A North Carolina federal court has approved an agreement with a seafood company that will institute a gender non-discrimination policy and give back pay to three Mexican guest workers who claimed the company unlawfully restricted them to certain work solely because they are women, the American Civil Liberties Union said in a Nov. 21 press statement. The company will also reimburse the women and other guest workers for visa and travel costs and for wages the women, on behalf of a class of guest workers, claimed the company failed to pay them. Under a consent decree, the court will monitor the company for three years to ensure the terms of the settlement are enforced. The American Civil Liberties Union, the ACLU of North Carolina Legal Foundation and the North Carolina Justice Center filed the original lawsuit and charges of discrimination on behalf of the women.
More News to Cheer This Week:
- Domestic violence awareness advocates are showing their support for the Domestic Violence Reform Act proposed in New York, The Brighton Pittsford Post reported Nov. 20. The act would give victims more time to report the crime–from one year to two years–and make judges review bail for alleged offenders.
- Michelle Bachelet, UN Women’s executive director, outlined a policy agenda to end violence against women globally, according to a Nov. 22 press release. She listed 16 concrete policy actions, including ratifying treaties and revising laws, providing universal access to emergency services for survivors of violence and engaging men, boys and youth.
- Occupy Denver voted on a statement that officially recognizes the roles of the female and LGBTQ members inside the movement, WestWord Denver reported Nov. 22.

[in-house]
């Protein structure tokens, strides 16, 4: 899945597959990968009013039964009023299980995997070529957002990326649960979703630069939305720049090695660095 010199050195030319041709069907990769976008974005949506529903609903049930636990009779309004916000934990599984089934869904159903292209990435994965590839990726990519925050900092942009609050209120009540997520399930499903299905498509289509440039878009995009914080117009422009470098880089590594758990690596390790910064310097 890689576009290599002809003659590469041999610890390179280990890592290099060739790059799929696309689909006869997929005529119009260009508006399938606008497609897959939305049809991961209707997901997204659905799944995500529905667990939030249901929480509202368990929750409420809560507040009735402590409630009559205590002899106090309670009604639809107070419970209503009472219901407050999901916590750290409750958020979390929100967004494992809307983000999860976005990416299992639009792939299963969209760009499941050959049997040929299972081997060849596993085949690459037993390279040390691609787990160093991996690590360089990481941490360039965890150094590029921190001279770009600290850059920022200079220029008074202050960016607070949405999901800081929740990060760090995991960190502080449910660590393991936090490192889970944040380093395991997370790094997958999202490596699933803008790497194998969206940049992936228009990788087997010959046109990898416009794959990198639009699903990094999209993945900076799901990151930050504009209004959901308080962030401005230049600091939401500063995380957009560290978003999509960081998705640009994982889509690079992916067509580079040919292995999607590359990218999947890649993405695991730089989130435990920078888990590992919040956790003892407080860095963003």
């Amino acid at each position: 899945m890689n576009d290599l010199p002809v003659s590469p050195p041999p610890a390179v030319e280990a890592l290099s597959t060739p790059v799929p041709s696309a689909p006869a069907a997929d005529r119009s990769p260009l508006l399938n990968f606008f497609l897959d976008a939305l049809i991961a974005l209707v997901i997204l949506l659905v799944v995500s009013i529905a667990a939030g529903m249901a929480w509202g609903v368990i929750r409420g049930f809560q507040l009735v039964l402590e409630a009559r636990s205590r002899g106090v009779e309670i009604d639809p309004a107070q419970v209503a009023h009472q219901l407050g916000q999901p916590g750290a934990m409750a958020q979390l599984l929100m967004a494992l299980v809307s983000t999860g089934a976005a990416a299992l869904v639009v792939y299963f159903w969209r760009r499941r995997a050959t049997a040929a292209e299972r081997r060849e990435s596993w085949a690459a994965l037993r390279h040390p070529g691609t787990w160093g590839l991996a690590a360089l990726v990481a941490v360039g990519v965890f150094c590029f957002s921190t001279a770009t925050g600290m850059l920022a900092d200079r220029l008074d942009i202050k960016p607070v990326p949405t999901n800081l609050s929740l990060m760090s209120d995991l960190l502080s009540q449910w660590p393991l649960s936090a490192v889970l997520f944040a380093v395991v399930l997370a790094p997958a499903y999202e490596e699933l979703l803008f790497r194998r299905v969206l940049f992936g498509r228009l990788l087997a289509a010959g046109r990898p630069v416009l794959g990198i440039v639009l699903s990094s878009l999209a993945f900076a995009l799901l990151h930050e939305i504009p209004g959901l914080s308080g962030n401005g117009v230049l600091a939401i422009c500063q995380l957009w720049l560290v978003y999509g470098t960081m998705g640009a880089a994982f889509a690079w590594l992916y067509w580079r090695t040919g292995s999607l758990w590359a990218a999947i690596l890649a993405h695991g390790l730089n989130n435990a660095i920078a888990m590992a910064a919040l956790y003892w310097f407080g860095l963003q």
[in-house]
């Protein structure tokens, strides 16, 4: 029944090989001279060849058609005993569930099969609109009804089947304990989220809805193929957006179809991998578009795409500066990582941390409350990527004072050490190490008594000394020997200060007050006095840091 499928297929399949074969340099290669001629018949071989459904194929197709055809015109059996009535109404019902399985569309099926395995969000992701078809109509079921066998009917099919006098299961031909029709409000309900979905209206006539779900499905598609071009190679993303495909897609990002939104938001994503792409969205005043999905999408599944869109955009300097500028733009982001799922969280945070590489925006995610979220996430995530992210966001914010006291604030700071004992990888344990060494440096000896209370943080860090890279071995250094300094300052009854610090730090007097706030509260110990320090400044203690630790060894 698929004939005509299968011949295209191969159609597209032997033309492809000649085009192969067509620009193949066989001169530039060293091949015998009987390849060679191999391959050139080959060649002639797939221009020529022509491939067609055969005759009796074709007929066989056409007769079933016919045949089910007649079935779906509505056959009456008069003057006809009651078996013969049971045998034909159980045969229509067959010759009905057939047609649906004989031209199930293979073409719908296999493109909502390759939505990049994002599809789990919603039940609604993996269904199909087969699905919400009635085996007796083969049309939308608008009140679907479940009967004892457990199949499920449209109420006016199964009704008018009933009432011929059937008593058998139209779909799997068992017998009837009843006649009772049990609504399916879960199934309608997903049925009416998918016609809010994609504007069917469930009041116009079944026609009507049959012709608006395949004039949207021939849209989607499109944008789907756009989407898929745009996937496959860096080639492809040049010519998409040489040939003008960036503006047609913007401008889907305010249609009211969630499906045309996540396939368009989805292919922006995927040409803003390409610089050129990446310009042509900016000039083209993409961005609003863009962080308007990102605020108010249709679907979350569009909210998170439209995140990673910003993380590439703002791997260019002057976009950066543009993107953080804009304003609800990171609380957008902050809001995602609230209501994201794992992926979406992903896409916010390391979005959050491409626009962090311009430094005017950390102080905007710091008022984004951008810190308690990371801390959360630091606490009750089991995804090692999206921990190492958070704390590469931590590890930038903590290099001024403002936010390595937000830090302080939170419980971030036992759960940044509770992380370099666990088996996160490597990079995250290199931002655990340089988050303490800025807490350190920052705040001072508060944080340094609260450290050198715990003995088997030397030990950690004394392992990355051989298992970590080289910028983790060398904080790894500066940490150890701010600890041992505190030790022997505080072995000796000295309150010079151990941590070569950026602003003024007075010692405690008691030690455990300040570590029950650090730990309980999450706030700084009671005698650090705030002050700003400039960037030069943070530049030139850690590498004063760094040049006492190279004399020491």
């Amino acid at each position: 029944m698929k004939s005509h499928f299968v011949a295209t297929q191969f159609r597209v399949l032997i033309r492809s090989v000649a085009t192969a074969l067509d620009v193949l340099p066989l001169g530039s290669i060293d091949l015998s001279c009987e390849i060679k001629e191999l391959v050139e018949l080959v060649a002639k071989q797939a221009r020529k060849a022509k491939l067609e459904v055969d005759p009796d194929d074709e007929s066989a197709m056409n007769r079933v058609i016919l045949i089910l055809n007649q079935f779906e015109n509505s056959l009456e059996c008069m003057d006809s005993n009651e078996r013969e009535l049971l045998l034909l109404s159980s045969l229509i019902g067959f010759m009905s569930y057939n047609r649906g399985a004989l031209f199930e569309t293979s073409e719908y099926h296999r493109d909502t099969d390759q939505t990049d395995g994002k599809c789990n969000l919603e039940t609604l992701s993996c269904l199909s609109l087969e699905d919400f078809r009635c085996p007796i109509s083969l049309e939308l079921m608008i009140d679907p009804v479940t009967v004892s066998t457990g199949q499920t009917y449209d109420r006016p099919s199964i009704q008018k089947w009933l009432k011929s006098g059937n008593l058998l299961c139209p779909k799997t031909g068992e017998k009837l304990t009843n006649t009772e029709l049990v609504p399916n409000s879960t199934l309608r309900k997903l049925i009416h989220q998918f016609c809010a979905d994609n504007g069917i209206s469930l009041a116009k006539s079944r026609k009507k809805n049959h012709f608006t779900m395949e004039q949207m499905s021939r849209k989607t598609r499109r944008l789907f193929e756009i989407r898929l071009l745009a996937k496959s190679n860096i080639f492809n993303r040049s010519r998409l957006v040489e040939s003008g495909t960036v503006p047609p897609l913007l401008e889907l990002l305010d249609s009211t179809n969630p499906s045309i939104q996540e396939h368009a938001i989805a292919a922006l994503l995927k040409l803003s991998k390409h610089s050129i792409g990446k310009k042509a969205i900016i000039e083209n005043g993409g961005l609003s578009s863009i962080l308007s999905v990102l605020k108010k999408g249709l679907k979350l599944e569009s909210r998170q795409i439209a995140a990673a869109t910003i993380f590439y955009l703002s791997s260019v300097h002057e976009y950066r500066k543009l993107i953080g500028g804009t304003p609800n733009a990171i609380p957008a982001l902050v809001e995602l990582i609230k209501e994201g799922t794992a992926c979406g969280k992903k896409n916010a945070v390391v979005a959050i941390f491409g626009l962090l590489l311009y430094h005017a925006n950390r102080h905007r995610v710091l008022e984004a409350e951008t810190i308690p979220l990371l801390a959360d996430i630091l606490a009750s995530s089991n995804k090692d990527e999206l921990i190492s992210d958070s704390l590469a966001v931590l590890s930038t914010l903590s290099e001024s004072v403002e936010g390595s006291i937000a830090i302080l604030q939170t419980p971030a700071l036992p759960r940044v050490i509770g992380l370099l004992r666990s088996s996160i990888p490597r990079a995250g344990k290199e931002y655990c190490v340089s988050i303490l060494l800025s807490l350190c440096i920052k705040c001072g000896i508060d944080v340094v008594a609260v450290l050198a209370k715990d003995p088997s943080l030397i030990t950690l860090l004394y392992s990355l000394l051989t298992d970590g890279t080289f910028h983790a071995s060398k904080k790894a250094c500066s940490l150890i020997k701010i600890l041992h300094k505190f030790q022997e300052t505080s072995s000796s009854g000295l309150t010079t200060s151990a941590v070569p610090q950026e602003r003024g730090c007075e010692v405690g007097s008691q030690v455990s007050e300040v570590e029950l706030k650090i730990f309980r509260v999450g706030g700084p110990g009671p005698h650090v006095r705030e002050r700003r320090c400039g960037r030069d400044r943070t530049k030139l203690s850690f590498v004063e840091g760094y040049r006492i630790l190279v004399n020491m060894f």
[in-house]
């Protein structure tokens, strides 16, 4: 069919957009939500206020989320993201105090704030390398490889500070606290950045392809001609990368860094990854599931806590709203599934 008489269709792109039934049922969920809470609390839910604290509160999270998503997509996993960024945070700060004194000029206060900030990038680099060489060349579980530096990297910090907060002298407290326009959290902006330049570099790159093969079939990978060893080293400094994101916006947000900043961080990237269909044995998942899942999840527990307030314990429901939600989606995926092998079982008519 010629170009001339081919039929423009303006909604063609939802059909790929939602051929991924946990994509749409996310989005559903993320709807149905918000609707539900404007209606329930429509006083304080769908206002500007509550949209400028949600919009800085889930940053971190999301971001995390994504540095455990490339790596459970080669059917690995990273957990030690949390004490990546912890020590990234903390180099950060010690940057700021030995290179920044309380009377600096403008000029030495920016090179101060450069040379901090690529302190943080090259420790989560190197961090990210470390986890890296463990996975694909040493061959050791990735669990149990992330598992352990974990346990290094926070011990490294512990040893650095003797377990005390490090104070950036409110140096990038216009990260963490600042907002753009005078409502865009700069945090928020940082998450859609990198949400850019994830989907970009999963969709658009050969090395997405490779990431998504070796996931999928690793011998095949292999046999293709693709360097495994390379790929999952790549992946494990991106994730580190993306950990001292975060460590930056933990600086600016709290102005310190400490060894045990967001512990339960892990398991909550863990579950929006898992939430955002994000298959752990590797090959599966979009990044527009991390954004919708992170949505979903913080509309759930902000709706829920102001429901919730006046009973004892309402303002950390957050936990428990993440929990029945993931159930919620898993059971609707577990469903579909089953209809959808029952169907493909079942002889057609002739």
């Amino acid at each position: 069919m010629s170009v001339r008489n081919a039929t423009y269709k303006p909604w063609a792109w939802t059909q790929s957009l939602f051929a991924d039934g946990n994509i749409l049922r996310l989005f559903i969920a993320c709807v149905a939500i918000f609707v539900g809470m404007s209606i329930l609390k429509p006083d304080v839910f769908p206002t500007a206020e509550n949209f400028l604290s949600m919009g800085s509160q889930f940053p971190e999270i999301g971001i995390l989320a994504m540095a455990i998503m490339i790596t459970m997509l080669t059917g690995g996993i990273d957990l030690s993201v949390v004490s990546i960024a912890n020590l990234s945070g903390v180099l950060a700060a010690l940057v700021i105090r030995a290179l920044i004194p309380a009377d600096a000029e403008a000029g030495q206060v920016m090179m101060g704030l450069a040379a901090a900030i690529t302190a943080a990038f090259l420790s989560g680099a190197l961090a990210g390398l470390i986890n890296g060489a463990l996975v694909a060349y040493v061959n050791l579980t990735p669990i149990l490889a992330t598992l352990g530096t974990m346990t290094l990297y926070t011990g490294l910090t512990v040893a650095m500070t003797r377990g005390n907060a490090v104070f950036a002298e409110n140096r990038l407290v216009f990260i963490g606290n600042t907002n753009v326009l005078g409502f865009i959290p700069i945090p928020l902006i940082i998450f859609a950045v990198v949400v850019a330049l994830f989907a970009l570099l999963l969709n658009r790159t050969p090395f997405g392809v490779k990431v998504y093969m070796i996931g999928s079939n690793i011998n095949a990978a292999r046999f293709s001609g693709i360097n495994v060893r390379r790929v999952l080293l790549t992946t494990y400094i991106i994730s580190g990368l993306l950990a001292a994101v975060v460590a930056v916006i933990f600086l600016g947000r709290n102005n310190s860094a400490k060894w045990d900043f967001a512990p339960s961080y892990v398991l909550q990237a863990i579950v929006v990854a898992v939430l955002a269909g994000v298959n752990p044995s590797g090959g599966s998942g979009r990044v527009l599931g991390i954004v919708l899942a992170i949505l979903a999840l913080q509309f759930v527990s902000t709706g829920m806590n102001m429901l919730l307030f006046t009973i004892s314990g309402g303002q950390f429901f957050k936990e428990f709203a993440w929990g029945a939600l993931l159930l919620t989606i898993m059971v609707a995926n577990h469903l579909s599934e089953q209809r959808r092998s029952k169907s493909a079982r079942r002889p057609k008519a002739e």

The French branch of Reporters Sans Frontieres was forced to withdraw a statement saying that the international news media should not send female reporters to Cairo, Egypt, following two cases of sexual assault in the past few days, the Guardian reported Nov. 25. The advice triggered a wave of objections from journalists and within hours the organization amended its website to urge media organizations “to make the security of their reporters and local correspondents their priority.” It added: “It is more dangerous for a woman than a man to cover the demonstrations in Tahrir Square. That is the reality and the media must face it.”
The move came the day after French television journalist Caroline Sinz was brutally assaulted by a mob close to Tahrir Square, the center of the protests. She was molested in a way that “would be considered rape,” she said.
The U.S.-based Egyptian journalist Mona Eltahawy, a former Women’s eNews editor, said she was also repeatedly sexually assaulted while detained for 12 hours by Egyptian security forces this week. Both her wrists were broken.
Bothaina Kamel, Egypt’s only female presidential candidate, said that sexual harassment and extreme violence are being used against female protesters in Tahrir Square, reported Canada’s Globe and Mail Nov. 21. Kamel was attacked and arrested by soldiers on Nov. 20 before being released. Protesters in Tahrir Square continue to demand an end to military rule.
More News to Jeer This Week:
A Nov. 22 hearing on New York City’s decision in October to lay off 642 public school workers — predominantly women of color — gave unions and several New York politicians a chance to criticize the Bloomberg administration’s decision to outsource city jobs to private contractors, many of them based in foreign countries. Shortly after the layoffs — mostly of school aides, lunch workers and parent coordinators who earned between $14,000 and $18,000 annually –advertisements for their same positions were posted publicly, said Zita Allen, director of communications of District Council 37, which represents the workers.